Financial, physical, and mental health are inextricably intertwined. In California, economic and health inequities coincide in historically vulnerable communities that have experienced centuries of underinvestment and discrimination. Addressing these social, structural, and economic determinants of health for low-income, historically-marginalized expectant mothers, their children and families is especially urgent, given the challenges they face with convergent crises of the post-COVID economy, rampant social isolation and family adversity, and the structural violence of racism that demands institutional change for economic justice. Healthcare systems will need to move beyond simple screening and referral for extremes of food scarcity, housing insecurity, and other social needs – the symptoms of underlying economic injustice and poverty – to fundamentally treat poverty and toxic financial stress itself as a health hazard.
LIFT-Los Angeles has partnered with Drs. Adam Schickedanz and Monique Holguin at UCLA and the Los Angeles Department of Health Services (LADHS) to build and expand the Medical Financial Partnership (MFP) model. The model directly addresses the social and economic determinants of child and family health, and aims to increase child and family structural, social, and early relational support through addressing poverty and financial stress. LIFT-LA provides the technical assistance, training, and ongoing support needed for coaches to deliver comprehensive financial coaching—all co-located and integrated within the LADHS clinics’ core medical services. The clinic is an academically affiliated safety net women’s health clinic in Los Angeles County which serves predominantly low-income, Hispanic/Latinx and Black/African American patients that are entirely Medicaid-insured or eligible. Through this innovative MFP model, LIFT-LA has gained unique insight into what it takes to adapt LIFT’s holistic model and how financial coaching can be integrated into the pediatric and prenatal clinical setting to address the social, structural, and behavioral determinants of child and family health.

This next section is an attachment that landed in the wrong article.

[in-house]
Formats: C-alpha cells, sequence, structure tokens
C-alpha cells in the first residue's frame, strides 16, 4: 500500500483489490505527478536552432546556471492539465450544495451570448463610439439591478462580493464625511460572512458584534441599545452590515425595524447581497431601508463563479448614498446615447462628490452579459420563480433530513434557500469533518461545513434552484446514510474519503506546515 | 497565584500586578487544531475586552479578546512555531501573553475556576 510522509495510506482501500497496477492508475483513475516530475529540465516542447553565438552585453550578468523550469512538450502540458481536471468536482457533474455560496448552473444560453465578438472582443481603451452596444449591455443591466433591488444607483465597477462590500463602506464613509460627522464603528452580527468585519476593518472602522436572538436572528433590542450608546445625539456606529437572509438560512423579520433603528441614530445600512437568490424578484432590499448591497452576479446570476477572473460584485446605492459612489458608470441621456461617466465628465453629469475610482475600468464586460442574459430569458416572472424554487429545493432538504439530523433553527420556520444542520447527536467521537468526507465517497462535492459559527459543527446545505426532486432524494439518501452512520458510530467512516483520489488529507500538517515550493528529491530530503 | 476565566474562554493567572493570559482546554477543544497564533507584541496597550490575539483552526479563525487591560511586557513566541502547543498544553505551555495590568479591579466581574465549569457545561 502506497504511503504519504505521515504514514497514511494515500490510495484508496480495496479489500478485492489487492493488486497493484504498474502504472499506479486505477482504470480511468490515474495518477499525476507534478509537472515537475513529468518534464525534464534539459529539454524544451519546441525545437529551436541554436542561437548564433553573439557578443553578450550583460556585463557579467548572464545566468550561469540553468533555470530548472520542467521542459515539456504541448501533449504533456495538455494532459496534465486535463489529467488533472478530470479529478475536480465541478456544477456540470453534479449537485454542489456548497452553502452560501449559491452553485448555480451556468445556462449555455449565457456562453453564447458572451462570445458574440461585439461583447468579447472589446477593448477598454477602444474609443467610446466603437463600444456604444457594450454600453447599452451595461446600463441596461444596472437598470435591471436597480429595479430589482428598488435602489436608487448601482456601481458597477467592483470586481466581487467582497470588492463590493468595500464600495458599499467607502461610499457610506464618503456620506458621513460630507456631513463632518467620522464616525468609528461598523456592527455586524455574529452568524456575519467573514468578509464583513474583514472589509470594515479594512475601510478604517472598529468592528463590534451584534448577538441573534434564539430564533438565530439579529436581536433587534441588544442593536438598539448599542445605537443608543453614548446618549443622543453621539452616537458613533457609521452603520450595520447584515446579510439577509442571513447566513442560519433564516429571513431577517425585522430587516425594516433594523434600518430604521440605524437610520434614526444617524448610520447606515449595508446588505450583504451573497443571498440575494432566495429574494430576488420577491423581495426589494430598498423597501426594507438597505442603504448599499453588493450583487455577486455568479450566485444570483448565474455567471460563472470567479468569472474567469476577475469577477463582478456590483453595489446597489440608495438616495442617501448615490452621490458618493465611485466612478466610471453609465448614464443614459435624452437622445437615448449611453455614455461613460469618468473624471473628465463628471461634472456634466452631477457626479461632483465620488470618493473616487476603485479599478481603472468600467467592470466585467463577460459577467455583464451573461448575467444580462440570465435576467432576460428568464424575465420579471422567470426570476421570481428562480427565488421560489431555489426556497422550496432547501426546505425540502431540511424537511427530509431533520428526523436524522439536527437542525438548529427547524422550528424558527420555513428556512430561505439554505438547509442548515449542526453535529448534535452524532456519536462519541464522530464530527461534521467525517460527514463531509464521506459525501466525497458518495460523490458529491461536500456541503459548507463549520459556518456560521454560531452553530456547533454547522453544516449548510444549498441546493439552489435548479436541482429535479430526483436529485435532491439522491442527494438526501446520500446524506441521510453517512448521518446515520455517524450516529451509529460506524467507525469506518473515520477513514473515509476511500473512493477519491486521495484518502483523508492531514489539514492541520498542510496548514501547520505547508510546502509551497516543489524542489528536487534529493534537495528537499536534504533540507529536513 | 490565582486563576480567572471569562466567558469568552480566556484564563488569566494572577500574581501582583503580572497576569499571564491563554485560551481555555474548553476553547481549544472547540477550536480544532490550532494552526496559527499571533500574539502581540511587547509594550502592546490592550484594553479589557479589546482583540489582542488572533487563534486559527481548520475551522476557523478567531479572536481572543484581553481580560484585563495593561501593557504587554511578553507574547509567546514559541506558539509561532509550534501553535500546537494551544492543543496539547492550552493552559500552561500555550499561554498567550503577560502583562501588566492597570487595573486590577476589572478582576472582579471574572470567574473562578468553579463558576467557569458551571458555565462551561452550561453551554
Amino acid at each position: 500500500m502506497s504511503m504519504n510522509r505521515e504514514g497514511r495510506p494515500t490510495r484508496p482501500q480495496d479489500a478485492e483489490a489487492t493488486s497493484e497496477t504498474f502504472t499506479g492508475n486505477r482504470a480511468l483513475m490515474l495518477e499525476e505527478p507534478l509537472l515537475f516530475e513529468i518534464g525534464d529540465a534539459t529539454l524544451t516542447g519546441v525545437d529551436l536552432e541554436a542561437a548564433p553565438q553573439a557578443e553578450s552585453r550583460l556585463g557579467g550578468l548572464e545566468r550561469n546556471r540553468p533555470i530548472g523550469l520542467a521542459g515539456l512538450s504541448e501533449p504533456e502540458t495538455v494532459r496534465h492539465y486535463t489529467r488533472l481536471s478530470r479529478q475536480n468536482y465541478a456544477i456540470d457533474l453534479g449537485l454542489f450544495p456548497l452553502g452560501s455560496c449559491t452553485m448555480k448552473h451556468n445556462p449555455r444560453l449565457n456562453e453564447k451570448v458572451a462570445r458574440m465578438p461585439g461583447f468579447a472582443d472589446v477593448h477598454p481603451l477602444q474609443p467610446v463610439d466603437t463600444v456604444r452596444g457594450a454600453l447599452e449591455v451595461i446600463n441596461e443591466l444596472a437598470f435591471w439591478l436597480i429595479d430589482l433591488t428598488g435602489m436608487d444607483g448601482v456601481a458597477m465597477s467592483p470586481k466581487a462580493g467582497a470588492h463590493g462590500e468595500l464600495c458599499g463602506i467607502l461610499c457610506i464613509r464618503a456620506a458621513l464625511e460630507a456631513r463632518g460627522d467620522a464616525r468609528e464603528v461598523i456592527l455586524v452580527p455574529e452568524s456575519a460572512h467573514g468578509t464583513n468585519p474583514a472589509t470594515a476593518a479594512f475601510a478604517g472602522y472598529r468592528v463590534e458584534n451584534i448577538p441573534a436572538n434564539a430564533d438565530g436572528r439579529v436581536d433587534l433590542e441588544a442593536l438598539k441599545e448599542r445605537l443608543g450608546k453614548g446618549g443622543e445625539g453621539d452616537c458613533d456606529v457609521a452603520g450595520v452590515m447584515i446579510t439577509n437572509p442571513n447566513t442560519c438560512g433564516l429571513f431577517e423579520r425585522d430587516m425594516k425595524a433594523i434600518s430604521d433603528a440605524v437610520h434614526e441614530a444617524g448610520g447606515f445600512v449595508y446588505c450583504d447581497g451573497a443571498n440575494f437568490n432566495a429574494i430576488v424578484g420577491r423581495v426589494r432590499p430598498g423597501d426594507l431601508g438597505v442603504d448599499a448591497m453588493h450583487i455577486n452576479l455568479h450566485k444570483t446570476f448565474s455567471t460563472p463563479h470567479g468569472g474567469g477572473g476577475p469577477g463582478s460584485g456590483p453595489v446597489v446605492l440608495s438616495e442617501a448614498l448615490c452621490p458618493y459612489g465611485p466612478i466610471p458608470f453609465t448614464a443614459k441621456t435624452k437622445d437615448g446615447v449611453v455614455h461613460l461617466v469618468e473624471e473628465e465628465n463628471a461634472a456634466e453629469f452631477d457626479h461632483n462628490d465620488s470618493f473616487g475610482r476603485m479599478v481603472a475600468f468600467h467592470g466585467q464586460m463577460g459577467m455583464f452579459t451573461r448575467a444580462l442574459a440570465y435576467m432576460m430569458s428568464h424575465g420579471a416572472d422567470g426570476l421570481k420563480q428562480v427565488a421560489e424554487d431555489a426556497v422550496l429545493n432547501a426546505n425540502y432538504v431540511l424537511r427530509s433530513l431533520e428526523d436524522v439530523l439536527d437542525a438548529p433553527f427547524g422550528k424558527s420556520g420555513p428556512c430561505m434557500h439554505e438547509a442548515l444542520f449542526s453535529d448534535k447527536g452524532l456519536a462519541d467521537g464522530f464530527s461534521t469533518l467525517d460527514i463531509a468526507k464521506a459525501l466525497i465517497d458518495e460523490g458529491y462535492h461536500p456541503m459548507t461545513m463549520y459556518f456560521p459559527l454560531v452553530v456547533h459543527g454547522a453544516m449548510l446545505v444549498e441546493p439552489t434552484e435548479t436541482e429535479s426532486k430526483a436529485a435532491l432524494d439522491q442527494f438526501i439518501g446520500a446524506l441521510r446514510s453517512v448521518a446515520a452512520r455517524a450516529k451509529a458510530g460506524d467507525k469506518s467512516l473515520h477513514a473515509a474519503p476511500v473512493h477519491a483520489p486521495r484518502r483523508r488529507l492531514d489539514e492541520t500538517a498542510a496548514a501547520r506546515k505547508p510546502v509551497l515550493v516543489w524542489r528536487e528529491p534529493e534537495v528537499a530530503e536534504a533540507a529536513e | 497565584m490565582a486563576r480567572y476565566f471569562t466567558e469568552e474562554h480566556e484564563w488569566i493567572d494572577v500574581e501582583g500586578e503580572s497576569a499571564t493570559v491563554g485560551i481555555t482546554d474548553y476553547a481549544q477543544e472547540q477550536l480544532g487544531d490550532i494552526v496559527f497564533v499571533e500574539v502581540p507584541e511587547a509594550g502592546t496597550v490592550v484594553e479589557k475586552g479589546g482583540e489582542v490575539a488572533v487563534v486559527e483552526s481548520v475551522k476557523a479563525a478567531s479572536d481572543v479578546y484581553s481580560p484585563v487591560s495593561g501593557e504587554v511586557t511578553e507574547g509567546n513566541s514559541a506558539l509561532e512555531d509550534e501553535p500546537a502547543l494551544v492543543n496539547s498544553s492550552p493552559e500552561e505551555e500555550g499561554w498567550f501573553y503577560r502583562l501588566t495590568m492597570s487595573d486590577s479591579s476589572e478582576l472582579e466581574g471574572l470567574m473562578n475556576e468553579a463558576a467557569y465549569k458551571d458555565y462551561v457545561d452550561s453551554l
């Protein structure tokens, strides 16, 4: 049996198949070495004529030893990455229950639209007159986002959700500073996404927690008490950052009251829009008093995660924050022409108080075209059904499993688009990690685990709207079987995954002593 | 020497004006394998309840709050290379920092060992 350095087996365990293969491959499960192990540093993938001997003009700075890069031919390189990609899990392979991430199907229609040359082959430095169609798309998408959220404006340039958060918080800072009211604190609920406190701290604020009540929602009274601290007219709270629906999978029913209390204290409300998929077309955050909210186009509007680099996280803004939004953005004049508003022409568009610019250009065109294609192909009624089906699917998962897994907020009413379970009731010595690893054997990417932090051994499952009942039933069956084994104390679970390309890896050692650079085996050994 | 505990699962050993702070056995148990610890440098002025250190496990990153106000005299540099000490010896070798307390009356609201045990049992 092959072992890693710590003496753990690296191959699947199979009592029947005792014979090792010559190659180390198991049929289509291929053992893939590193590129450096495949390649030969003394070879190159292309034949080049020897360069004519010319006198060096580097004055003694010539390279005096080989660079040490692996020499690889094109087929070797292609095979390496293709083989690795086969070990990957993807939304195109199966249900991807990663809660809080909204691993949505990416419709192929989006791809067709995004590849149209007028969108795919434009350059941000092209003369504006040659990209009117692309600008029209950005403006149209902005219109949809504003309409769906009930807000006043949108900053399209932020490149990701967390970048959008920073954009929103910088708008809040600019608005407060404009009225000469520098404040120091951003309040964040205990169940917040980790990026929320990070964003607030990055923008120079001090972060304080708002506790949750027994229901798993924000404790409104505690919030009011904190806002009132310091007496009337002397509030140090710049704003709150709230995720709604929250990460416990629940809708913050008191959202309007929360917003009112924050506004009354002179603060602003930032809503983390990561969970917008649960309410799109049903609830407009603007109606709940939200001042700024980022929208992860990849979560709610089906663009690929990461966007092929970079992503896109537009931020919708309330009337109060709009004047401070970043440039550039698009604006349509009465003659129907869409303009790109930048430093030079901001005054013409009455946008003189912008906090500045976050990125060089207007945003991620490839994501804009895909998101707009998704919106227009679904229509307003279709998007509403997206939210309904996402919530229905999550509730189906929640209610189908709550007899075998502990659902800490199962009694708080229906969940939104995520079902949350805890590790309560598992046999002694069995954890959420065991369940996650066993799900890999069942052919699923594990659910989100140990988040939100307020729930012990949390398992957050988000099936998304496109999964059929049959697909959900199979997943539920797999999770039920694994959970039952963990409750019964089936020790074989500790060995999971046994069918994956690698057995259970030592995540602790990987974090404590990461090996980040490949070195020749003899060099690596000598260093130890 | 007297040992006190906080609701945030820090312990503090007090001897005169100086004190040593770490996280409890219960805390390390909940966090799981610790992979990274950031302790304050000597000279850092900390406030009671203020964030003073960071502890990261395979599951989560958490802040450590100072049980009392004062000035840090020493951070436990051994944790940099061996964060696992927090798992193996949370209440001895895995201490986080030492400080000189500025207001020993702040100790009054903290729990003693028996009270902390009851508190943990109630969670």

This past year, the MFP served a total of 395 families and demonstrated substantial financial and health benefits, including higher monthly income, improved mental health symptom scores, and increased savings for families. Within one year of enrollment in the program, the average increase in income was $830 per month, the average increase in savings was $918, and average debt reduction was over $1382 (among all individuals in the program, not just those who had debt). Just over 70% of financial coaching participants had an increase in income, a similar proportion maintained or increased their savings, and just over half either reduced their debt or did not go into debt. In addition, we found an improvement in parent intervention participants’ mental health (i.e. depression and anxiety) symptom scores by six months post-enrollment in the financial coaching program.
The MFP has also served roughly 7,000 families through the development of the Benefits Explorer Tool, which provides parents of pediatric patients with information and a one-stop online portal for anti-poverty public benefits programs that all clinic families qualify for by virtue of their children’s Medicaid enrollment. As a result of the financial coaching program 48% more families in the program became newly enrolled in WIC compared to families receiving usual care. Similarly, as a result of the financial coaching program, an additional 33% of families became newly enrolled in SNAP and an additional 61% of families in the program became newly enrolled in childcare subsidies compared to families receiving routine care.
Results of the MFP’s work regarding early clinic visit attendance rates received national media attention, garnering multiple segments on National Public Radio’s All Things Considered, Weekend Edition, and NPR’s Shots health web articles, linked here. The findings of the study were published in Pediatrics and LIFT hosted a special webinar event to disseminate the findings. Additional media interest in the program has continued, with local reporters from ABC7 in Los Angeles reaching out to the MFP Co-Directors for a follow-on story to highlight the MFP program’s innovative approach.
In the future, the MFP model is poised to expand, with the LA County Department of Health Services – the nation’s second largest public health care system – interested in supporting the model as a new standard for addressing various forms of childhood adversity driven and exacerbated by poverty. This partnership is determined to address major drivers of poor healthcare outcomes, and to train the next generation of social workers to create holistic services within healthcare settings. Ultimately, through this partnership, we hope to positively impact childhood social determinants of health and increase competencies within healthcare systems to become more responsive to families’ needs.